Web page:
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Chocolate Pills?

Chocolate mega-company Mars Inc. has revealed it is holding "serious discussions with large pharmaceutical companies" about developing a line of prescription drugs containing cocoa. According to an article in the Washington Post, these drugs would be used to treat a variety of illnesses, including diabetes and some types of dementia, among others.

McLean-based Mars Inc. has spent over a decade researching potential health benefits of cocoa flavanols, compounds contained in a basic chocolate ingredient. And the research may be paying off.

About 20 Mars-supported researchers Mars recently gathered, appropriately enough, in Lucerne, Switzerland – home of major pharmaceutical enterprises and several famous Swiss chocolatiers – to discuss their findings. The conference drew researchers from respected academic institutions, including Harvard, the University of California at Davis and European universities, who presented papers on such topics as the relationship between cocoa-flavanol consumption and increased cerebral blood-flow.

Subsequently, Mars has announced that the work to date has produced data with enough substance that they may form the basis of a future line of pharmaceuticals. According to Mars, several drug companies have shown interest in developing drugs that use the medicinal properties of cocoa.

"We now know we have some intellectual property that pharmaceutical companies are interested in," reported Marlene M. Machut, a spokeswoman for Mars, to the Washington Post. Ms. Machut provided no further details, beyond saying, "We’re not ready to say who we’re in discussions with. They are not small companies. They are big pharmaceutical firms."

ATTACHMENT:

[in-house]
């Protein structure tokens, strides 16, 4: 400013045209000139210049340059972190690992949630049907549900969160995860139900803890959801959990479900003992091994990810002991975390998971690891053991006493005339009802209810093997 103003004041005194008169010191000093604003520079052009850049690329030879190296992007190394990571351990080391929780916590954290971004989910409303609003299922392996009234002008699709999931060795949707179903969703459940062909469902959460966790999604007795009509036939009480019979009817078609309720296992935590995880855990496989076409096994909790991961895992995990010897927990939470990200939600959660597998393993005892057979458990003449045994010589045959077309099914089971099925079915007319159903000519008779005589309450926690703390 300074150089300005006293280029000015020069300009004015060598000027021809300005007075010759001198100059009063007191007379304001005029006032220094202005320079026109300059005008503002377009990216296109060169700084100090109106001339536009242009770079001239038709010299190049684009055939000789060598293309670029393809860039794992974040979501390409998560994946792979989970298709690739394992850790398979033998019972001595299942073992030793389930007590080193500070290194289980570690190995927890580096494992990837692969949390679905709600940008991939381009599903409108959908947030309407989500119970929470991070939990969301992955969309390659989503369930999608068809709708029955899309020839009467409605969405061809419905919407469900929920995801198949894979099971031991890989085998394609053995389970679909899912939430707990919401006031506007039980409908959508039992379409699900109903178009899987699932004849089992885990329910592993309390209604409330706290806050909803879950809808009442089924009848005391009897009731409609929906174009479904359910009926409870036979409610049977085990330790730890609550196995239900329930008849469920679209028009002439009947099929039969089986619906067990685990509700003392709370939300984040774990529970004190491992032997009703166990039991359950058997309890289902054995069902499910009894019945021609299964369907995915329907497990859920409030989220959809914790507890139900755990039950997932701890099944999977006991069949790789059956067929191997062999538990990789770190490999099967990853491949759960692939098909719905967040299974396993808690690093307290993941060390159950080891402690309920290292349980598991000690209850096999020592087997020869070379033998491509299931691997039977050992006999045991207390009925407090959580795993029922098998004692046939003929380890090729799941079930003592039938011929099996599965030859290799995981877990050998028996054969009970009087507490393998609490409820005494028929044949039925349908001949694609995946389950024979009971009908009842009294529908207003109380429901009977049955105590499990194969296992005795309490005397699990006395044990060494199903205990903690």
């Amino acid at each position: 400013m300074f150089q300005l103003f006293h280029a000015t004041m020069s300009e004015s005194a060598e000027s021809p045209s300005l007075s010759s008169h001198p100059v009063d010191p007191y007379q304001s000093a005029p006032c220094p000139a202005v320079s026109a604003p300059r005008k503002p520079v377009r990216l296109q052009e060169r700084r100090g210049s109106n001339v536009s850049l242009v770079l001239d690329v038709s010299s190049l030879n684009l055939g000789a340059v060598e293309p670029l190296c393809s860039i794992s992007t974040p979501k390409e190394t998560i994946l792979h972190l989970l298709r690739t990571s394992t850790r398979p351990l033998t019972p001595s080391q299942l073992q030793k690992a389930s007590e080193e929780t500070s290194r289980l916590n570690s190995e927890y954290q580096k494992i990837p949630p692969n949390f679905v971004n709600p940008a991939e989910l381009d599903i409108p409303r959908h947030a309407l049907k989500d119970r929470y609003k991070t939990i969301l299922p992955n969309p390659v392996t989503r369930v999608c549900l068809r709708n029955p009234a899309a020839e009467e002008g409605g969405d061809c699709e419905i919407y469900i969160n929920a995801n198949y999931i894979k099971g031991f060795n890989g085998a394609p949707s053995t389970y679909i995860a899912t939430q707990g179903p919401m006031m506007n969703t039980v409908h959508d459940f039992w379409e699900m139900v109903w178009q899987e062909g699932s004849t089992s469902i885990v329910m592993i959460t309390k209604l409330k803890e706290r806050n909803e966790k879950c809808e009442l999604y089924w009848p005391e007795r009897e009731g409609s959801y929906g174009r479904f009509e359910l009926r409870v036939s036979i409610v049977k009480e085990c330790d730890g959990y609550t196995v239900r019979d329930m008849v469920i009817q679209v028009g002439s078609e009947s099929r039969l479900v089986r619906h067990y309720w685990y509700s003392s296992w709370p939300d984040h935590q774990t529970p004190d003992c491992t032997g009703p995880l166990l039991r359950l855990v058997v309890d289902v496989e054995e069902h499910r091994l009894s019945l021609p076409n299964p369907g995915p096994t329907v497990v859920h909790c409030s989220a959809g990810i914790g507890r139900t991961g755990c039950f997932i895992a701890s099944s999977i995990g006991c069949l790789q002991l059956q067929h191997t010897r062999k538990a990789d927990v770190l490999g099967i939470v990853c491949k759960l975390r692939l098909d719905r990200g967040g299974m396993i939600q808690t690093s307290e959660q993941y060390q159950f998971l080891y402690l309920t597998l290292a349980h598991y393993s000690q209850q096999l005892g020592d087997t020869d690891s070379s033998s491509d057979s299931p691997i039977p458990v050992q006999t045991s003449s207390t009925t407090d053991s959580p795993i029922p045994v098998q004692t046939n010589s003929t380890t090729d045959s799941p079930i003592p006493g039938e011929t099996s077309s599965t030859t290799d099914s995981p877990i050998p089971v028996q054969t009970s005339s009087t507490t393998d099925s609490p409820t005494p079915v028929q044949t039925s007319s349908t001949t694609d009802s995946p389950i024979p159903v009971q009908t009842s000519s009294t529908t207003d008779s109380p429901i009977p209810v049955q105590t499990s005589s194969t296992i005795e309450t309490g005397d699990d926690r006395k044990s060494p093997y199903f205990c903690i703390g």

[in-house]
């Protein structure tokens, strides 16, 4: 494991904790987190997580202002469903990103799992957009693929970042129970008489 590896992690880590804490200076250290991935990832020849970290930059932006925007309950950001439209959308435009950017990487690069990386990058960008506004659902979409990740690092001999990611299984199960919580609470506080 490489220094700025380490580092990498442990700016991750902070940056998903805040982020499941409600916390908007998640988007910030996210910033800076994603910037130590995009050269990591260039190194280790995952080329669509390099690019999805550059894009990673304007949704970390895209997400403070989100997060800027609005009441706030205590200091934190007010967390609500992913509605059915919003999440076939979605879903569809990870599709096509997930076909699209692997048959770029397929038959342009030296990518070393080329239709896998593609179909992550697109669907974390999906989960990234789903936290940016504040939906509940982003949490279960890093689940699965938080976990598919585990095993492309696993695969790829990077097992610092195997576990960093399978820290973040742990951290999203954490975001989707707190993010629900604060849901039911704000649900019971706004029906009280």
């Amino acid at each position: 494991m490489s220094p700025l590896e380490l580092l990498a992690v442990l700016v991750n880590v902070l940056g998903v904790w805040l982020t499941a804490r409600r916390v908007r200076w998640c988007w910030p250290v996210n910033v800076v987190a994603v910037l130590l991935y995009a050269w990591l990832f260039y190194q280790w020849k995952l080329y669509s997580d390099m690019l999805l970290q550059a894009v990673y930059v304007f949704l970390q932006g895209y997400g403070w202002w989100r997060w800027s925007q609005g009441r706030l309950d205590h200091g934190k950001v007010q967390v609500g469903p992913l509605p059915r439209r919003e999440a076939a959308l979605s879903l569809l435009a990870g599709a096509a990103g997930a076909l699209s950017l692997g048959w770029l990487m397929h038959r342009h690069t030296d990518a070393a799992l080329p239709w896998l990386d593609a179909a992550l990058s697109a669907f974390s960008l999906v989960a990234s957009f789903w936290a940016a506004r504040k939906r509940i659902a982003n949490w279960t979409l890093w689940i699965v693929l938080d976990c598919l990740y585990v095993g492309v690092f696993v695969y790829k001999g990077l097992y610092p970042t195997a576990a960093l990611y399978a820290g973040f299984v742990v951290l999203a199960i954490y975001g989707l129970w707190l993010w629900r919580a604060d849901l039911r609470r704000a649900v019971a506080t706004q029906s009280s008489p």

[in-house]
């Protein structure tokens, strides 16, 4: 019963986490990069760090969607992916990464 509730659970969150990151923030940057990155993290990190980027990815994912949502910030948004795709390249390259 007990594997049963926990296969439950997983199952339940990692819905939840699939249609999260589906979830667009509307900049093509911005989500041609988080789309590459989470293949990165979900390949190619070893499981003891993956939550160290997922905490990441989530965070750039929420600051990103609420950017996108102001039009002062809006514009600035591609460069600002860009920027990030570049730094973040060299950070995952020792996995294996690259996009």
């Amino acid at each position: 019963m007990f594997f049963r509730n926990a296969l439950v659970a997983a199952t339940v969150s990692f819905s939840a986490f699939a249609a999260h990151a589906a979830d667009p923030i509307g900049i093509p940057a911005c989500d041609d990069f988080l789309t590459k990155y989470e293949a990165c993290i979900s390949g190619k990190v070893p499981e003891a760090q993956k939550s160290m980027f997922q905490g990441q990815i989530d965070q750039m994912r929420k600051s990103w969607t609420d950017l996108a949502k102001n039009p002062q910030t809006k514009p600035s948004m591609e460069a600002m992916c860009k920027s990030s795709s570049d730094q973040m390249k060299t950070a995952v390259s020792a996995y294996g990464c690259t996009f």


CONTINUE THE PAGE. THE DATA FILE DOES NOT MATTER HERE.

According to a company news release, discussions with drug companies have included possible joint-venture and licensing agreements for drugs whose active chocolate ingredient is based on laboratory-synthesized cocoa flavanol molecules.

Unsurprisingly, the potential health benefits of chocolate remain under debate, with many nutritionists dismissing Mars’s efforts as just another profit-generating maneuver.

"This is about selling chocolate. Mars is only doing this because it wants people to eat more and more M&Ms," Marion Nestle, a New York University professor of nutrition, food studies and public health, reported to the Washington Post. Ms. Nestle is unrelated to the Nestle family of chocolatiers.

Mars Inc. clearly holds a different opinion, having pumped millions of research dollars into flavonol studies, and trying to develop new flavonol-based snack-foods.

Mars maintains that cocoa flavanols may increase blood flow and help fight diseases such as dementia and diabetes, and that they contain an "aspirin-like effect" that may help to slow blood clotting, thereby assisting in prevention of strokes and other vascular conditions.

"The mounting scientific evidence on cocoa flavanols is extraordinary. This is a scientific breakthrough that could well lead to a medical breakthrough," Dr. Norman K. Hollenberg, a professor of medicine at Harvard Medical School, reported to the Washington Post. Mars has largely funded Dr. Hollenberg’s cocoa-flavanol research, and his comments were Hollenberg’s printed company news-release.

In an effort to raise the health profile of its products, Mars has appointed Catherine E. Woteki director of scientific affairs. Ms. Woteki is a former US Department of Agriculture undersecretary of food safety.

The company has also opened the new Mars Nutrition for Health and Well Being division, whose mission is to develop "heart-healthy" foods, and is introducing CocoaVia, a new granola-based, 80-calorie snack bar, packed with cocoa-flavanols.

Mars is owned by founder Frank Mars’s three grandchildren, whose combined worth is over $30 billion, according to Forbes magazine. The company is reported to have had $18 billion in revenue last year.

Source: Mars Talks Up Cocoa’s Medicinal Potential, Washington Post, 26 July 2005.

Posted: August 2005